“Look back through that opening, and I think you’ll see some motion back in there,” said Sherry Wilson, one of the four trip guides. “Follow the horizontal branch that’s fallen down. There’s an olive sparrow that’s hunkered down in the grass.” The binoculars are reoriented that way.
“There’s a house wren singing on the left, near the building,” said someone else, and several of the birders sauntered that direction to take a look. A short distance away, a few plain chachalaca were moving about a patch of grass near a sidewalk.
We’d spotted three of the roughly 30 bird species that don’t live anywhere in the United States outside of the Rio Grande Valley—and we still hadn’t gotten past the parking lot.
It’s obvious to even fist-time visitors why Bentsen was designated the headquarters of the grandly named World Birding Center (a genius bit of marketing for nine prime birding spots in the Valley). Birders revel in checking new species off their life lists, and a visit to far southern Texas, where almost 500 bird species have been documented, is requisite for completists looking to finish their North American tallies. Birds feed much of the $463 million local ecotourism industry (according to a 2011 Texas A&M University study).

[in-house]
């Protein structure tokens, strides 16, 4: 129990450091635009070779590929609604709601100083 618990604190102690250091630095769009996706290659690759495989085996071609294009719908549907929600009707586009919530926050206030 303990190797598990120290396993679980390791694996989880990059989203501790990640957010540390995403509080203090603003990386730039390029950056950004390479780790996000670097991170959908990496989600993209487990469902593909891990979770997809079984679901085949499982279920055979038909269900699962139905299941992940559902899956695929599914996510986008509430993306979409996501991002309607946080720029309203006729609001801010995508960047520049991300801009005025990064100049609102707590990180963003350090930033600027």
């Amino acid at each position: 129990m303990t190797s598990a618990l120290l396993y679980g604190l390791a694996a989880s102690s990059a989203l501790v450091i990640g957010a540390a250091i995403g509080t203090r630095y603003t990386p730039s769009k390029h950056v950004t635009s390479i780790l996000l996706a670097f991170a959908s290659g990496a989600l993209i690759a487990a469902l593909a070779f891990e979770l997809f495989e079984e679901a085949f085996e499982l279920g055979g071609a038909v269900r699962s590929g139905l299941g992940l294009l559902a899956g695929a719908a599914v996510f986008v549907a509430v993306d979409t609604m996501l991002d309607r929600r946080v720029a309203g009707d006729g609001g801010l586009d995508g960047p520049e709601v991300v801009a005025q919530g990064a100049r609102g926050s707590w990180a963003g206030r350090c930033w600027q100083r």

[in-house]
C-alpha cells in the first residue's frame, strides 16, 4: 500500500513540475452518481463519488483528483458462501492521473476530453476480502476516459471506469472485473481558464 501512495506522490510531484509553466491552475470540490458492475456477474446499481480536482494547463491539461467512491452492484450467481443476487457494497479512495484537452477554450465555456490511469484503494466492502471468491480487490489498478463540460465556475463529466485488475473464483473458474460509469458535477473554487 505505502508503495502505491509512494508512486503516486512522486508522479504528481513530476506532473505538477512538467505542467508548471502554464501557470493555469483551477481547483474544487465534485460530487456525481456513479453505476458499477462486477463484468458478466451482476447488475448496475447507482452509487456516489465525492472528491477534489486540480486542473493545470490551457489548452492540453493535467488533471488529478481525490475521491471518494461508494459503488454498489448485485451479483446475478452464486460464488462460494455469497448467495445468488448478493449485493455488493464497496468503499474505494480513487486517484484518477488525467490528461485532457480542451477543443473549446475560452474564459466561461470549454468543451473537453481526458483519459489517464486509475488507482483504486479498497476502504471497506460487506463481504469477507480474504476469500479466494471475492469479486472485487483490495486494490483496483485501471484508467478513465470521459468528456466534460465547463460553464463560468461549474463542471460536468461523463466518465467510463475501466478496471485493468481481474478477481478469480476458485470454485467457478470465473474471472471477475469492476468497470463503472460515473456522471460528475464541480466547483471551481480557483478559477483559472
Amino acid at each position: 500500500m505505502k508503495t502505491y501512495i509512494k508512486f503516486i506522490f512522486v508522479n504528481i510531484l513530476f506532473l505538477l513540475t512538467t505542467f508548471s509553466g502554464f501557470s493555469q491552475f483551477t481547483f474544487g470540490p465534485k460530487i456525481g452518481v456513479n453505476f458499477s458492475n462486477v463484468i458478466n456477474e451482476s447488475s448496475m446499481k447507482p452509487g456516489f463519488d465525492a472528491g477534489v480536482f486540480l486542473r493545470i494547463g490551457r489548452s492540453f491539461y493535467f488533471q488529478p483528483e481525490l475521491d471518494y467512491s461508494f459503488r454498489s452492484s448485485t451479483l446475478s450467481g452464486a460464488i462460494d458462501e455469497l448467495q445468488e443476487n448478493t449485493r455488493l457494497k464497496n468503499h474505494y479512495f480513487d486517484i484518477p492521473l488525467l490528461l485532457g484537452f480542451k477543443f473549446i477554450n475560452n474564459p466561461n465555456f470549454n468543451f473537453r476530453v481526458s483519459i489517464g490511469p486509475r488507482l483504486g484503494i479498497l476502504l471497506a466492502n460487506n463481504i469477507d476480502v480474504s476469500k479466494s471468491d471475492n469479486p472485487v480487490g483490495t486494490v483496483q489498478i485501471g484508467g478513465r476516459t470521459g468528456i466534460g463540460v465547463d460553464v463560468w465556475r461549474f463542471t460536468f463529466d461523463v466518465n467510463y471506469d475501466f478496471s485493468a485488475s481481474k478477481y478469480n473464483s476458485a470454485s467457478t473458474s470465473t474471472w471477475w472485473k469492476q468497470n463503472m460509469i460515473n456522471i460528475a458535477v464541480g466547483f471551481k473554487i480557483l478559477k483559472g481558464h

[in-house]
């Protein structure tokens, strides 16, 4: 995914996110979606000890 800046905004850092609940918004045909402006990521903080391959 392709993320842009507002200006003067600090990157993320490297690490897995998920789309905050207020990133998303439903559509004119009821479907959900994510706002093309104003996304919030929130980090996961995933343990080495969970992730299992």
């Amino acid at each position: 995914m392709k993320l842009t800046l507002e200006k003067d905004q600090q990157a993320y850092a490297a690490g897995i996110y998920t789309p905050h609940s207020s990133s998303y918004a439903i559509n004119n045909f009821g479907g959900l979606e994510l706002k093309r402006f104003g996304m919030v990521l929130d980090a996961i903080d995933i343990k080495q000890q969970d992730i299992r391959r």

The Valley benefits from being situated where two of the continent’s major migratory bird routes, the Central and Mississippi flyways, overlap. Birds that usually live farther east but hesitate to fly over the expanse of the Gulf of Mexico will skirt the Texas coast as they head south for the winter. It’s a semitropical zone but sits in relatively close proximity to four surrounding habitats: desert to the west, coastal environs to the east, temperate forest to the north, and the tropics to the south. That centrality leads to an unusually rich intermingling of species.